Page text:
11. #37
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    Quote Originally Posted by CraziFuzzy View Post
    I think you are slightly blurring the lines between the industrialization of the society, and the generation of the welfare state. They are not necessarily linked, though they did occur at about the same time in our case. I think a lot of this comes back to the new deal era, where yes, because of the 'rampant capitalism' as you call it, many were in a bad place. The problem came about when the US government decided it needed to 'fix' it by manipulating the natural order of things in a way that we are still feeling today. Were it not for this misstep, the problems of that era would have naturally fixed themselves. People would have probably starved, etc. - but those with a strong self worth and family preservation would have prospered, and we would be in a much better state today. You cannot coddle a person into success, and you cannot coddle a people into success. Harsh reality, but it has proven true over and over throughout history. The biggest problem is that those deviations from a constitutional republic in the early 20th century set a precedence for such behavior, and was the beginning of the downward spiral. I suppose the only comforting point now is that there are some who finally see the bottom of the pit, and are readying for the quick stop at the end, ready to start jumping back up - I don't pity those who feel the need to give in and land head first, because they didn't have a choice on the ballots.
    Interesting, so you are essentially arguing the Darwinian theory of economics where the weak are purged from the ranks. Grandma and Grampa might disagree.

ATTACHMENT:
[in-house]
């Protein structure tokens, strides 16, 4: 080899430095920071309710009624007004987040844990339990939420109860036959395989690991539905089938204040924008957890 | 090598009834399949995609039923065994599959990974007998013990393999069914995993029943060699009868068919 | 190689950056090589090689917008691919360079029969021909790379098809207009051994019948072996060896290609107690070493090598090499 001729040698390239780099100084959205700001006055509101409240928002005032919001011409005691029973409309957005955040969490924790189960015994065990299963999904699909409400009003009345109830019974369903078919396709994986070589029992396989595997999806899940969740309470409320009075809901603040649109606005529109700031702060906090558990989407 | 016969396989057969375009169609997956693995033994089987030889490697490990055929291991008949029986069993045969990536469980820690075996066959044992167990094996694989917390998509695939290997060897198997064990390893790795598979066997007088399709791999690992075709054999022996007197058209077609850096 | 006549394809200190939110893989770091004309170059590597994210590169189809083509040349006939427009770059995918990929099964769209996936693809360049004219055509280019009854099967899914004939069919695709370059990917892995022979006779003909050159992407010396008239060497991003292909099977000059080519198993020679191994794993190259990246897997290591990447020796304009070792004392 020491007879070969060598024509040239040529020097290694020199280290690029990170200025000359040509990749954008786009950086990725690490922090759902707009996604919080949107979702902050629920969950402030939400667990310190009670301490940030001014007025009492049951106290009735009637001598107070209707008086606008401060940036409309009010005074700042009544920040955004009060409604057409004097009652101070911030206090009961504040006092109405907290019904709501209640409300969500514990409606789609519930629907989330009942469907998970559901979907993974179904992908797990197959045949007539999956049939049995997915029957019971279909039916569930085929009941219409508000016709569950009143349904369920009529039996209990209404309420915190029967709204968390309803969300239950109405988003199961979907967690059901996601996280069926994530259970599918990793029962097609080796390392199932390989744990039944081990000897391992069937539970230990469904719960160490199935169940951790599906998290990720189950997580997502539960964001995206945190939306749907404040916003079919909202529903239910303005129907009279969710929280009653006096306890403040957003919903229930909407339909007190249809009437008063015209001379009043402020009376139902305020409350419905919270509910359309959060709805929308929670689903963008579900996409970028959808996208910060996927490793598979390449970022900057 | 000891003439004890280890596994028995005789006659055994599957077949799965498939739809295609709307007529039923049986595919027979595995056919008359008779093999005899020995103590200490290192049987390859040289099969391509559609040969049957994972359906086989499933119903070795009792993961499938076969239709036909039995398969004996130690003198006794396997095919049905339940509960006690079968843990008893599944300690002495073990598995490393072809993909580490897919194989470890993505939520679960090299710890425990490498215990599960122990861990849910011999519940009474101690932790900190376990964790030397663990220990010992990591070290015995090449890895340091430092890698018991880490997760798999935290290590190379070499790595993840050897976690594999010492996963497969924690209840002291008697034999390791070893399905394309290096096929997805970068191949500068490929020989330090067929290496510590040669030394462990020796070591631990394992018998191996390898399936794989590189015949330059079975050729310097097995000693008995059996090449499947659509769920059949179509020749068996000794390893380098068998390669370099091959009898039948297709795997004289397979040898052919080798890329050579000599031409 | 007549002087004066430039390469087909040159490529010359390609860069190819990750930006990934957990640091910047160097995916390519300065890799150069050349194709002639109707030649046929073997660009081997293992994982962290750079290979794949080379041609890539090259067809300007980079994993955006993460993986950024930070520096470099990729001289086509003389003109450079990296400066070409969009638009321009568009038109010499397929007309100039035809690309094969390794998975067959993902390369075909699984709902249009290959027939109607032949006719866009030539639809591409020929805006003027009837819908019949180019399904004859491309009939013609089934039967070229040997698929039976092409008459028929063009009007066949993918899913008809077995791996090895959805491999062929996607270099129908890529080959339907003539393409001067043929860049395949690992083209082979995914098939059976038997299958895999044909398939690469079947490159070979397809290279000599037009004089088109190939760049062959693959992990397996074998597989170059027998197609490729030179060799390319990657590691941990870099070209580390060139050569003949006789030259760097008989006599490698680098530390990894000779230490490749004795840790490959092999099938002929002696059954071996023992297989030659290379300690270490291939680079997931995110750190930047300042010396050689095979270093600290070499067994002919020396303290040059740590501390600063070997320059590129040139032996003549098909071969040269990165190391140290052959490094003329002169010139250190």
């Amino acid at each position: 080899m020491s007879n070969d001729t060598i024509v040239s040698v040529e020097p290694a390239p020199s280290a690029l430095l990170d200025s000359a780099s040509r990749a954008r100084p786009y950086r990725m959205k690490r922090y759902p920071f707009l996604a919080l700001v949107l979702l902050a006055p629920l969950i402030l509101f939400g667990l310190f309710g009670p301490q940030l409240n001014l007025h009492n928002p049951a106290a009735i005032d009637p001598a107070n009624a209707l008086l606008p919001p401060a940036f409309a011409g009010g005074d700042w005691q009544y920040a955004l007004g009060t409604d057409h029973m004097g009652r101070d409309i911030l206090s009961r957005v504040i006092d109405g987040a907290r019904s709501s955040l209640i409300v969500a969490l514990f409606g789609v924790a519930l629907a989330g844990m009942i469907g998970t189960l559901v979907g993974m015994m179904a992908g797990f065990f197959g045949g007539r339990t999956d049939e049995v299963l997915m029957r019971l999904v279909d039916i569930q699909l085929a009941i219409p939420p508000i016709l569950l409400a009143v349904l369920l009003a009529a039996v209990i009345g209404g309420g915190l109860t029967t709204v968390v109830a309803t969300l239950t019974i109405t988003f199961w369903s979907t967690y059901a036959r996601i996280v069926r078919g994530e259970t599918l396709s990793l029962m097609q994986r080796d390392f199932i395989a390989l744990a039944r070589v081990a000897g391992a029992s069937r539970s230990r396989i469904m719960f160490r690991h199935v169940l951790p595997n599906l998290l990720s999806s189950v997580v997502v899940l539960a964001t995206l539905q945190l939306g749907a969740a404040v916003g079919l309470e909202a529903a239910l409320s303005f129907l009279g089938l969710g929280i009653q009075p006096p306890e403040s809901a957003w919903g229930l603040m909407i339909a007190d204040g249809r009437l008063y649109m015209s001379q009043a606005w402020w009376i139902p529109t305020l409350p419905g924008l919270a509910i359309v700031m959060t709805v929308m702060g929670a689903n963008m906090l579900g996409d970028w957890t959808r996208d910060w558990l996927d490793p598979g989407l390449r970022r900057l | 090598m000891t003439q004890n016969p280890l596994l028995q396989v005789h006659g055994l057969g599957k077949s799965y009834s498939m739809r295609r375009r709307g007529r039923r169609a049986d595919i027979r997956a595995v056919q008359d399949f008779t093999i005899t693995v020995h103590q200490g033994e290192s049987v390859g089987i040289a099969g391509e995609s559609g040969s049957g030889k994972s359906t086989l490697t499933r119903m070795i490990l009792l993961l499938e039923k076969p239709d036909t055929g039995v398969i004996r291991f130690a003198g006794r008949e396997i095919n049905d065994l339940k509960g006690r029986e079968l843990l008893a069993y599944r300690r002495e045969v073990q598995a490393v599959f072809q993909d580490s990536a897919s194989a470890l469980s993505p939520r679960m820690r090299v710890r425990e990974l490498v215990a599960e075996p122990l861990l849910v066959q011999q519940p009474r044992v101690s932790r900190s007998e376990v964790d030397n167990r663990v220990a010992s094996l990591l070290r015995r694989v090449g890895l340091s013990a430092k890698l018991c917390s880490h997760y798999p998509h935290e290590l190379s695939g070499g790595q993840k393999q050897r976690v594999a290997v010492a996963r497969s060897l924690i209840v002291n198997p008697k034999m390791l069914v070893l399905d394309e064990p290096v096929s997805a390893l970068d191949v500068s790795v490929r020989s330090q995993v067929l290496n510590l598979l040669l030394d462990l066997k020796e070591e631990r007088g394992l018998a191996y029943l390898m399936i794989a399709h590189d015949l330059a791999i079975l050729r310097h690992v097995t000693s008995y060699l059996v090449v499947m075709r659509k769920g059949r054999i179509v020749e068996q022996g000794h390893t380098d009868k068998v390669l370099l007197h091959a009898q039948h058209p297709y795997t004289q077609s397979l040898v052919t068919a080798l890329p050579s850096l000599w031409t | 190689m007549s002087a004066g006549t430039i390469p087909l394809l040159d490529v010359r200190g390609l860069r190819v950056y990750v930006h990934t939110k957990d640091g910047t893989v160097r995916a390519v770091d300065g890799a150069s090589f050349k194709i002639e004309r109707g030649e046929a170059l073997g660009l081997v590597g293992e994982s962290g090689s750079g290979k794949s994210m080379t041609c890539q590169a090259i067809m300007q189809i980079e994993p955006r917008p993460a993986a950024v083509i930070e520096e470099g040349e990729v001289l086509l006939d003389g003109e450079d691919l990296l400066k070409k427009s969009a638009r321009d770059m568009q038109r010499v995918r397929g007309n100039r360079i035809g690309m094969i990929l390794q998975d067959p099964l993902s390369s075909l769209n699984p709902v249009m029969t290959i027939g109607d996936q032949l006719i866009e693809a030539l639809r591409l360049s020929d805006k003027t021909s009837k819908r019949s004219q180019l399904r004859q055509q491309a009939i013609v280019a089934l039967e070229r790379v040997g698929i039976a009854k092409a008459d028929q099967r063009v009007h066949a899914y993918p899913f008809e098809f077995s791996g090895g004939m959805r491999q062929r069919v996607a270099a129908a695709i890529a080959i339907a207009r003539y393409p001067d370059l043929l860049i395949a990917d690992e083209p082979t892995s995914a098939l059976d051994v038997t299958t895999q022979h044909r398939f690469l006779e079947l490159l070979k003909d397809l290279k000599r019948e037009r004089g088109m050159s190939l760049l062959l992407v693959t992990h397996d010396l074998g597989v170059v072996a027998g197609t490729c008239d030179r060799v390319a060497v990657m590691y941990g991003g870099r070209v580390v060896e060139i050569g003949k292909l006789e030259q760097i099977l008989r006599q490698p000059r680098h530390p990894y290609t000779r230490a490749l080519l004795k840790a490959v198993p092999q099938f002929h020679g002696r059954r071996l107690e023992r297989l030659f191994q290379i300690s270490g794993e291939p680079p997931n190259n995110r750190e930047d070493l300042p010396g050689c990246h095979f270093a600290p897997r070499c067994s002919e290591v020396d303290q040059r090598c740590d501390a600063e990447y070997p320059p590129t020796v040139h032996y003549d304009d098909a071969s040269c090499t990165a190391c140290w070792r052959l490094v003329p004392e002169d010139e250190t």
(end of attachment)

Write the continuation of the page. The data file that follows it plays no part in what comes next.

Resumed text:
12. #38
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    Coddle a person into success.......elaborate.

  13. #39
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    Well what an interesting thread, with netsalt, CraziFuzzy, DeltaT giving good food for thought. Oh so much better than the bickering we are used to. So maybe I should throw a little different spice into the soup. I think the problem is credit. It changed society and how we look at what we have and what we deserve. My 26 year old nephew asked my mother 'Grandma, are you still making payments on your house?' He has no clue what it is like buying things for cash, actually saving up the money before you buy something. The whole concept of I want it now and deserve it started a generation before him and now it is so entrenched our economy would not run without it.

    People now do not wish for things, they expect it. And this attitude extends to government now. We want and it should provide. If it does not we will pick someone who will promises us they will give it to us. If people had to learn restraint and save for what they wanted or for their future I bet government would be a lot simpler.
    Never argue with a fool, onlookers may not be able to tell the difference. —Mark Twain